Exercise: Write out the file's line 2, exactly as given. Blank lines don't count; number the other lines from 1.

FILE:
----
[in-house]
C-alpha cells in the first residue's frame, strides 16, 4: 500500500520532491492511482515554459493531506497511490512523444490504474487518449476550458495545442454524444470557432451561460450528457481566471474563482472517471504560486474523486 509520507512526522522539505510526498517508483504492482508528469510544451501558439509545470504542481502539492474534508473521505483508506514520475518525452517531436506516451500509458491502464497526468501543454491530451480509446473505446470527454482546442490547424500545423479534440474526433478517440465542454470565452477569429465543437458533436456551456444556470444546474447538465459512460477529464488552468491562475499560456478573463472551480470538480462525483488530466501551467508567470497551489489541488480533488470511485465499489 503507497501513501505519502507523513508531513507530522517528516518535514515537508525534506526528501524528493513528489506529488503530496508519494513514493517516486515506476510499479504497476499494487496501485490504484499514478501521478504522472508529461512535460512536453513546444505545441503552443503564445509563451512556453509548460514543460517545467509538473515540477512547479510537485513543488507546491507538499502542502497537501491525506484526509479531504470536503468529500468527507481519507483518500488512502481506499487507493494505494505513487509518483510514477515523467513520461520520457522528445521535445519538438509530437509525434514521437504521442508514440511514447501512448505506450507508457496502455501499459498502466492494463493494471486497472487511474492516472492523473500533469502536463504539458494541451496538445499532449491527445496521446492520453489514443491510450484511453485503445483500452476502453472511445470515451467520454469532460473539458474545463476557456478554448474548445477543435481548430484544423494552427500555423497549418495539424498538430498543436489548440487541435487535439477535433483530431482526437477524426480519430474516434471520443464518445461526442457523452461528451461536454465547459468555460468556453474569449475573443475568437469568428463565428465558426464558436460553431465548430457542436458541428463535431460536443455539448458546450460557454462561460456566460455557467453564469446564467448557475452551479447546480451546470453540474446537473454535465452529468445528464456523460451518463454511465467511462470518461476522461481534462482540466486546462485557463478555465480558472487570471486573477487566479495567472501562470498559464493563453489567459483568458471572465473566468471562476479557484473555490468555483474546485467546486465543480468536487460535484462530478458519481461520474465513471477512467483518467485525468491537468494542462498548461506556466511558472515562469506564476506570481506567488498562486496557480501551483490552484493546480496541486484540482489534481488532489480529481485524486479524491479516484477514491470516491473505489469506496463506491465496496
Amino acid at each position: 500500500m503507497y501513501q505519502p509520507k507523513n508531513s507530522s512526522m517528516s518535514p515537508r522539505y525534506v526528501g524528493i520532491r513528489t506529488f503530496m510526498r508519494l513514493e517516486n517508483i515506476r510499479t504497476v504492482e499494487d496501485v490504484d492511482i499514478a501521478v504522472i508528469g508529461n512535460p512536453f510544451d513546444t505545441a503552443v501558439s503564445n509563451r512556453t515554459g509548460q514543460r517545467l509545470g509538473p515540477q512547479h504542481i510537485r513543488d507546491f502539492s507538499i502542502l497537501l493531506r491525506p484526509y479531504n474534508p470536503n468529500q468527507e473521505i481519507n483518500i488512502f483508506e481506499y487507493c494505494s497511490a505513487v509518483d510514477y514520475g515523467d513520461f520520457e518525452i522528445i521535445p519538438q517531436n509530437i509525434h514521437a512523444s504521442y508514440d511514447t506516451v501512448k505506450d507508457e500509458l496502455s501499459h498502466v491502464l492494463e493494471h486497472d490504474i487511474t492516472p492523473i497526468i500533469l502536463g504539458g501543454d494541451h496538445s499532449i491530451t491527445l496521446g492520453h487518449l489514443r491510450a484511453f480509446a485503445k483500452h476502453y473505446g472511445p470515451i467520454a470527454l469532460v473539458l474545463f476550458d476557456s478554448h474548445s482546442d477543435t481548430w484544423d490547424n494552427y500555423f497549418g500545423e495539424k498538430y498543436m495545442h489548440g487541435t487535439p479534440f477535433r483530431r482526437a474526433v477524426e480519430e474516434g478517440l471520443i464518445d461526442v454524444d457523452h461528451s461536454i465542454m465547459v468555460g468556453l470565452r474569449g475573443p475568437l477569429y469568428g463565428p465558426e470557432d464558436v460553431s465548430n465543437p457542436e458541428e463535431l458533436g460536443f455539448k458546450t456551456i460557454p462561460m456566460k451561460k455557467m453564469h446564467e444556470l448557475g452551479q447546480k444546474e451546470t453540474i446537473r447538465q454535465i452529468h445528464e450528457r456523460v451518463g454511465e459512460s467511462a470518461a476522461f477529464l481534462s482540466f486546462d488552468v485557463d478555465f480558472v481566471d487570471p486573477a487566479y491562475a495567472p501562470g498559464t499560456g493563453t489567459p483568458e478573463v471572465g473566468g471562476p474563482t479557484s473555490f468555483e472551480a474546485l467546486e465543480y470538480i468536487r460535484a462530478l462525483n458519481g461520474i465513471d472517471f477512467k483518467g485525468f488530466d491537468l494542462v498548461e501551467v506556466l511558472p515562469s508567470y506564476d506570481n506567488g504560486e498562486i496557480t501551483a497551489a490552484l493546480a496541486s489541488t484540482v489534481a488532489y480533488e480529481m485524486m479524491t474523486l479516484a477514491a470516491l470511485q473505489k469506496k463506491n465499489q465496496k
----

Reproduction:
C-alpha cells in the first residue's frame, strides 16, 4: 500500500520532491492511482515554459493531506497511490512523444490504474487518449476550458495545442454524444470557432451561460450528457481566471474563482472517471504560486474523486 509520507512526522522539505510526498517508483504492482508528469510544451501558439509545470504542481502539492474534508473521505483508506514520475518525452517531436506516451500509458491502464497526468501543454491530451480509446473505446470527454482546442490547424500545423479534440474526433478517440465542454470565452477569429465543437458533436456551456444556470444546474447538465459512460477529464488552468491562475499560456478573463472551480470538480462525483488530466501551467508567470497551489489541488480533488470511485465499489 503507497501513501505519502507523513508531513507530522517528516518535514515537508525534506526528501524528493513528489506529488503530496508519494513514493517516486515506476510499479504497476499494487496501485490504484499514478501521478504522472508529461512535460512536453513546444505545441503552443503564445509563451512556453509548460514543460517545467509538473515540477512547479510537485513543488507546491507538499502542502497537501491525506484526509479531504470536503468529500468527507481519507483518500488512502481506499487507493494505494505513487509518483510514477515523467513520461520520457522528445521535445519538438509530437509525434514521437504521442508514440511514447501512448505506450507508457496502455501499459498502466492494463493494471486497472487511474492516472492523473500533469502536463504539458494541451496538445499532449491527445496521446492520453489514443491510450484511453485503445483500452476502453472511445470515451467520454469532460473539458474545463476557456478554448474548445477543435481548430484544423494552427500555423497549418495539424498538430498543436489548440487541435487535439477535433483530431482526437477524426480519430474516434471520443464518445461526442457523452461528451461536454465547459468555460468556453474569449475573443475568437469568428463565428465558426464558436460553431465548430457542436458541428463535431460536443455539448458546450460557454462561460456566460455557467453564469446564467448557475452551479447546480451546470453540474446537473454535465452529468445528464456523460451518463454511465467511462470518461476522461481534462482540466486546462485557463478555465480558472487570471486573477487566479495567472501562470498559464493563453489567459483568458471572465473566468471562476479557484473555490468555483474546485467546486465543480468536487460535484462530478458519481461520474465513471477512467483518467485525468491537468494542462498548461506556466511558472515562469506564476506570481506567488498562486496557480501551483490552484493546480496541486484540482489534481488532489480529481485524486479524491479516484477514491470516491473505489469506496463506491465496496